On December 10, 2012, in Veronese v. Lucasfilm Ltd., the California Court of Appeal reversed a jury verdict because the trial court gave erroneous jury instructions and refused to give proper instructions. The Court of Appeal thus vacated a judgment of more than $100,000 as well as a related award of attorneys' fees and costs exceeding another $1,000,000. The case is now headed for a new trial.
The plaintiff, Julie Veronese, sought a job with Lucasfilm as an assistant to the manager of George Lucas's home. This job involved extensive family caretaking. Following successive interviews, Lucasfilm's estate manager offered Veronese a one-month "tryout," which would precede any formal offer for the position. Before the tryout, when Veronese learned she was pregnant, the "tryout" was delayed because of early complications with the pregnancy.
As the months went by, the estate manager became concerned that certain aspects of the assistant position might harm Veronese's pregnancy. Lucasfilm shortened the tryout period to three weeks. During some heated email exchanges, Veronese claimed, and Lucasfilm denied, that the decision to shorten the tryout period was pregnancy-related. Eventually, Lucasfilm rescinded the tryout offer.
Veronese, invoking the Fair Employment and Housing Act ("FEHA"), sued Lucasfilm for pregnancy discrimination, failure to prevent pregnancy discrimination, and wrongful termination in violation of public policy. During the trial, Lucasfilm proposed a "business judgment" jury instruction, advising that the jury was not to second-guess the employer's business judgment even if it appeared that the employer made a "wrong or unfair decision," and that the jury could find Lucasfilm liable only if "decisions made were motivated by discrimination or retaliation." The trial court refused to give the instruction. The jury found in Veronese's favor. The trial court entered judgment for her. Lucasfilm appealed.
The Court of Appeal's Holding
The Court of Appeal held that the refusal to give a "business judgment" instruction was reversible error. In doing so, the Court of Appeal relied on cases in a number of different contexts holding that an employer does not violate the FEHA for making wrong, foolish, or erroneous employment decisions, because the FEHA applies only where the employer's reason was discriminatory or retaliatory. Although none of those cases involved the refusal to give a jury instruction, the Court of Appeal was persuaded by their general reasoning and also noted that federal and out-of-state cases have held that refusing to give a business judgment instruction at trial was prejudicial error.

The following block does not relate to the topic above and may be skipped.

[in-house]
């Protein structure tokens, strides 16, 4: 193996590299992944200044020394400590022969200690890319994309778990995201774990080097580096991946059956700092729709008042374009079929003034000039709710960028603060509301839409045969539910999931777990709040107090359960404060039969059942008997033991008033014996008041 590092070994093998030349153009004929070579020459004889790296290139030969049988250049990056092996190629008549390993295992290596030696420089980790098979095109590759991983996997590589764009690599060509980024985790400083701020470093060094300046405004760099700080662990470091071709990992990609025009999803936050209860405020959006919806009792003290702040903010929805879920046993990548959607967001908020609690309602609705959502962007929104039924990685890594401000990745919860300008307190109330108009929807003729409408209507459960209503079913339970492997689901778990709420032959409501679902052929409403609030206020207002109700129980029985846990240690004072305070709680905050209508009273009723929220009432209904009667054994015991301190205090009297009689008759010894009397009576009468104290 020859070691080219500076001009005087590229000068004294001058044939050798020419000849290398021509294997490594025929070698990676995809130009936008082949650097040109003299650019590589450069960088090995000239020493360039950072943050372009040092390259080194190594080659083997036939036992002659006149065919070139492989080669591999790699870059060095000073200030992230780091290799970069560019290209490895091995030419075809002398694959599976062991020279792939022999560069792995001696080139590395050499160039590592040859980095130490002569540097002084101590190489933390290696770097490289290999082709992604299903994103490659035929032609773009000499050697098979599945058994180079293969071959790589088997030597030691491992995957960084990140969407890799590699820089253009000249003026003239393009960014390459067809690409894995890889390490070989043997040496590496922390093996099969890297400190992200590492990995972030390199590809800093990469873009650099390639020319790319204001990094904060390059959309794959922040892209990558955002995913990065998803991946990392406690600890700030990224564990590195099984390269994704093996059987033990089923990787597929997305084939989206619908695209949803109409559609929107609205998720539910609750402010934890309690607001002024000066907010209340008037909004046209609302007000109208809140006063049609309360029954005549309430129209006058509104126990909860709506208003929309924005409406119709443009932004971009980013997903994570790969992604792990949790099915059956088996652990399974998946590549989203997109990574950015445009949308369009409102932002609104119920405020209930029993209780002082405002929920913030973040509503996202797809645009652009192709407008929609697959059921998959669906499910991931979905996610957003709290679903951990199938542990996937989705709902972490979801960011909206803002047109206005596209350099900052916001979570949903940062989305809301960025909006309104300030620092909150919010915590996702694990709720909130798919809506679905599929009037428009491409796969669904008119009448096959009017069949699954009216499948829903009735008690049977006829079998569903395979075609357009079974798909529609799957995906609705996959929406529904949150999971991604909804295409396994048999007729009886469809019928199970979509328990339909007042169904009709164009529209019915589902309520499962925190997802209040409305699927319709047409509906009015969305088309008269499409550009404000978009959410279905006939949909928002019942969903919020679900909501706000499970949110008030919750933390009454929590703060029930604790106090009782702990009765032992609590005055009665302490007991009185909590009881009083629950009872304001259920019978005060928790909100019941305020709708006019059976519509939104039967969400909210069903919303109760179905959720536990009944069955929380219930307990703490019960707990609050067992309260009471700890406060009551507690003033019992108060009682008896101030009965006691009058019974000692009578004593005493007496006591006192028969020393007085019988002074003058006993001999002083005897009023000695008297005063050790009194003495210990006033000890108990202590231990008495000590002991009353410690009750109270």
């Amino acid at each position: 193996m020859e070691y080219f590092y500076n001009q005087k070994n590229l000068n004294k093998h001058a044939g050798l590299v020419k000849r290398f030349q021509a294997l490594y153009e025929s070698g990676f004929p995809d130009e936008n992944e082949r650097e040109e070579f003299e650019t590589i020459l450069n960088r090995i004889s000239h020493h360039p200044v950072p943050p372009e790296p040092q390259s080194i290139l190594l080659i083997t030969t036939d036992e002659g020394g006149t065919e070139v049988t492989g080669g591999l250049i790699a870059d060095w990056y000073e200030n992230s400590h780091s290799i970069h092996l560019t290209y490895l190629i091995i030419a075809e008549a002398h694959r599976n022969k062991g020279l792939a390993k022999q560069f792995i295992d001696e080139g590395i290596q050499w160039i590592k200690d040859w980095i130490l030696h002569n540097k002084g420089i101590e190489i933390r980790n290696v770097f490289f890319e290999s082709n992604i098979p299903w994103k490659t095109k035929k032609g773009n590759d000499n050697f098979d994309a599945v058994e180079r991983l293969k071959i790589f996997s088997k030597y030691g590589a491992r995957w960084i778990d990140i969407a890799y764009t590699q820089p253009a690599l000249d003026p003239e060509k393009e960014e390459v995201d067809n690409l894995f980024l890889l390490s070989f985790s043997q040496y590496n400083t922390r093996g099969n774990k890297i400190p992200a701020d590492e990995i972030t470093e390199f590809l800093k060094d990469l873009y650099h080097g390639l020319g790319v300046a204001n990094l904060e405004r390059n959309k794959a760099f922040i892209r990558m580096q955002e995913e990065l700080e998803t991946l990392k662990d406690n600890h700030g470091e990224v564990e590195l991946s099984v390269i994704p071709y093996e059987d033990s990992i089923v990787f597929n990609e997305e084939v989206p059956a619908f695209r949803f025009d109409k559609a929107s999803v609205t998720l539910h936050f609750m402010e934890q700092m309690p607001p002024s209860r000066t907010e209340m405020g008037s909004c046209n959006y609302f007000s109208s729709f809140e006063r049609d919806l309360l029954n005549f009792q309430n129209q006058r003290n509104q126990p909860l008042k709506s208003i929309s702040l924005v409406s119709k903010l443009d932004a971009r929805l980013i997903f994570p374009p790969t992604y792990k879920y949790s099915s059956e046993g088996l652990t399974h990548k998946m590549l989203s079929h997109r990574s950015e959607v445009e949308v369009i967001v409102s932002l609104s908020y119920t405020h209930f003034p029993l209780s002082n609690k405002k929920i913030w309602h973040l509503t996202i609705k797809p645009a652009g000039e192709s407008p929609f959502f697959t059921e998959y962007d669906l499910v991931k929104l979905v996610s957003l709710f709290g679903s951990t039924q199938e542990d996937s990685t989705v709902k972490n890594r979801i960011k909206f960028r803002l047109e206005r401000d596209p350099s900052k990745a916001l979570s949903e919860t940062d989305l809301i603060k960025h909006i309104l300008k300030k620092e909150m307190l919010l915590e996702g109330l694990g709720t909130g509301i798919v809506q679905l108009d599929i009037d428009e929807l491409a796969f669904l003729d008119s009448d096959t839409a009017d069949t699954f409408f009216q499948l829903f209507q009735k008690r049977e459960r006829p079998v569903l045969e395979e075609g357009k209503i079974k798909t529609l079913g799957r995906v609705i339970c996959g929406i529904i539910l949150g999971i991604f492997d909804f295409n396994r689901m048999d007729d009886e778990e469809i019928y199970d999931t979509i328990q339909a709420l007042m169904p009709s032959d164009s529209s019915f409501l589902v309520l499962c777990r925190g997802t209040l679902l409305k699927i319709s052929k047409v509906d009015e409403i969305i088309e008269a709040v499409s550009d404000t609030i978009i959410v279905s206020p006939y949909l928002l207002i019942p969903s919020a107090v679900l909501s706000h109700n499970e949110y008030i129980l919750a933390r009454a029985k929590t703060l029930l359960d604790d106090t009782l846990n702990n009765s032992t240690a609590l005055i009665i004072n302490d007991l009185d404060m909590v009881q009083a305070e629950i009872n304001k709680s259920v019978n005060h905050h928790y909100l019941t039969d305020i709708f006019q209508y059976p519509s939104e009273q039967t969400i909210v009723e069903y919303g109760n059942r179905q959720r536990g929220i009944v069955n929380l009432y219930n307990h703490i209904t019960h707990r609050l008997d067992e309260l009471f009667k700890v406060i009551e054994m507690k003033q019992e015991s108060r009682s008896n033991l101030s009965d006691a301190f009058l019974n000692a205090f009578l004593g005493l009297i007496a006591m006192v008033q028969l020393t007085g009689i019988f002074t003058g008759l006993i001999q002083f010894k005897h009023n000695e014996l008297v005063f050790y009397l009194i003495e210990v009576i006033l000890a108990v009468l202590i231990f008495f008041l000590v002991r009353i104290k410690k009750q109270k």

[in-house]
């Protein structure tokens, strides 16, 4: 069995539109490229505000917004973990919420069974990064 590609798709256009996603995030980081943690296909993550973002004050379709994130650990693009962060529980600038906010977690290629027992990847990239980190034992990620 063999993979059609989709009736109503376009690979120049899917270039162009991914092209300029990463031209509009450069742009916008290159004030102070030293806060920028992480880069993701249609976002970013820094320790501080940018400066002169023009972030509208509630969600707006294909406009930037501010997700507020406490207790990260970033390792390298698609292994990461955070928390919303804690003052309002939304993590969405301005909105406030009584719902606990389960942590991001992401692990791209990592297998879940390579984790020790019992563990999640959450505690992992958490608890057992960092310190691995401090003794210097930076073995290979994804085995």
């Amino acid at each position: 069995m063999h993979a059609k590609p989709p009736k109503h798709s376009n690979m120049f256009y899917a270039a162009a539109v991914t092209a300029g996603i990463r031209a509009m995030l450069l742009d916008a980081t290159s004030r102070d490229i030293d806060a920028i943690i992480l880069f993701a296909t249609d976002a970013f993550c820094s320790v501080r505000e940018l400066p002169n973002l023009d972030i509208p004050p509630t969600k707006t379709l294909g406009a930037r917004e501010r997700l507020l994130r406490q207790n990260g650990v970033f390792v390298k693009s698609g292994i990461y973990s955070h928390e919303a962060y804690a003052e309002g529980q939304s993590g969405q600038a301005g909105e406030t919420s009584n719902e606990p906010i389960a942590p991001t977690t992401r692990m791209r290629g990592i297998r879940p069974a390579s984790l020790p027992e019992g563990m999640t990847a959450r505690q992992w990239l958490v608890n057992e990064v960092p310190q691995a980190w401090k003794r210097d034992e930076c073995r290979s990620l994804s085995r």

The Court of Appeal also faulted the trial court for instructing the jury that "a potential hazard to a fetus or an unborn child is not a defense to pregnancy discrimination." This abstractly correct instruction was prejudicial here, the Court of Appeal explained, because it could mislead the jury into believing that it was per se illegal for the employer to be concerned for the safety of the fetus. Moreover, the instruction "could be interpreted as saying Lucasfilm could not have a conscience - and, inferentially at least, if it acted with one, it would violate the FEHA."
In addition, Lucasfilm asked the Court of Appeal to address California Civil Jury Instruction ("CACI") 2500, which instructed the jury to find liability if pregnancy was a "motivating reason" for the employment decision. Lucasfilm argued that CACI 2500 is wrong, and that the appropriate test for causation is the "but for" test, requiring a plaintiff to establish that discrimination was the "determining factor" in the employer's decision. The Court of Appeal deferred this issue, however, which is now pending before the California Supreme Court in Harris v. City of Santa Monica, a case on which the Supreme Court heard oral argument earlier this month.
What Lucasfilm Means for Employers
This is a significant win for employers. Many judges, unfortunately, have relied on the often pro-plaintiff CACI instructions without analyzing how they apply to the specific evidence presented at trial, and without considering the most recent authorities available for guidance. Trial judges have thus been hesitant to give essential special instructions, such as the "business judgment" instruction at issue here. Lucasfilm is a powerful authority to the effect that employers can question the legitimacy of CACI instructions and insist on special instructions on issues that CACI has failed to address.